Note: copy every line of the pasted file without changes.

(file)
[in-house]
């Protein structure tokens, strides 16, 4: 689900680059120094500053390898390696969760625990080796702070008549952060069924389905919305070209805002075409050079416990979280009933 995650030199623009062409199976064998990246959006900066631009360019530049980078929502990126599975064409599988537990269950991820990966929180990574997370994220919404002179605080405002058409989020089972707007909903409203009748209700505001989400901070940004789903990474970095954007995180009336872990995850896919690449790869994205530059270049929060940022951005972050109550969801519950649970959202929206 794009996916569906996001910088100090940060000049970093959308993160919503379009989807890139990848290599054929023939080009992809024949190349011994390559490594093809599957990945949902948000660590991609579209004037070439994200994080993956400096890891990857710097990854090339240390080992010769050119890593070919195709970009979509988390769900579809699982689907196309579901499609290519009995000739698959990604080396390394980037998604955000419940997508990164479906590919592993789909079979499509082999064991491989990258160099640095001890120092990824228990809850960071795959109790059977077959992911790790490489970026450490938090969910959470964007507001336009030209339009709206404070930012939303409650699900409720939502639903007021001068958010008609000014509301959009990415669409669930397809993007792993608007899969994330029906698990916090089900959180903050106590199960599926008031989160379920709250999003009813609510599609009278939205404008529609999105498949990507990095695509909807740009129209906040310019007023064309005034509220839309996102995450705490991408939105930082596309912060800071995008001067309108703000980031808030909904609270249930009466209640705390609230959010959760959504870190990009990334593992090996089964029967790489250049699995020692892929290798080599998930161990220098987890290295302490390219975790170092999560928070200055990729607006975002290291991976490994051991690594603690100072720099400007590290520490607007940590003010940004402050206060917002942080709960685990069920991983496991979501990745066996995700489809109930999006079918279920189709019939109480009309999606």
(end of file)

[in-house]
């Protein structure tokens, strides 16, 4: 689900680059120094500053390898390696969760625990080796702070008549952060069924389905919305070209805002075409050079416990979280009933 995650030199623009062409199976064998990246959006900066631009360019530049980078929502990126599975064409599988537990269950991820990966929180990574997370994220919404002179605080405002058409989020089972707007909903409203009748209700505001989400901070940004789903990474970095954007995180009336872990995850896919690449790869994205530059270049929060940022951005972050109550969801519950649970959202929206 794009996916569906996001910088100090940060000049970093959308993160919503379009989807890139990848290599054929023939080009992809024949190349011994390559490594093809599957990945949902948000660590991609579209004037070439994200994080993956400096890891990857710097990854090339240390080992010769050119890593070919195709970009979509988390769900579809699982689907196309579901499609290519009995000739698959990604080396390394980037998604955000419940997508990164479906590919592993789909079979499509082999064991491989990258160099640095001890120092990824228990809850960071795959109790059977077959992911790790490489970026450490938090969910959470964007507001336009030209339009709206404070930012939303409650699900409720939502639903007021001068958010008609000014509301959009990415669409669930397809993007792993608007899969994330029906698990916090089900959180903050106590199960599926008031989160379920709250999003009813609510599609009278939205404008529609999105498949990507990095695509909807740009129209906040310019007023064309005034509220839309996102995450705490991408939105930082596309912060800071995008001067309108703000980031808030909904609270249930009466209640705390609230959010959760959504870190990009990334593992090996089964029967790489250049699995020692892929290798080599998930161990220098987890290295302490390219975790170092999560928070200055990729607006975002290291991976490994051991690594603690100072720099400007590290520490607007940590003010940004402050206060917002942080709960685990069920991983496991979501990745066996995700489809109930999006079918279920189709019939109480009309999606």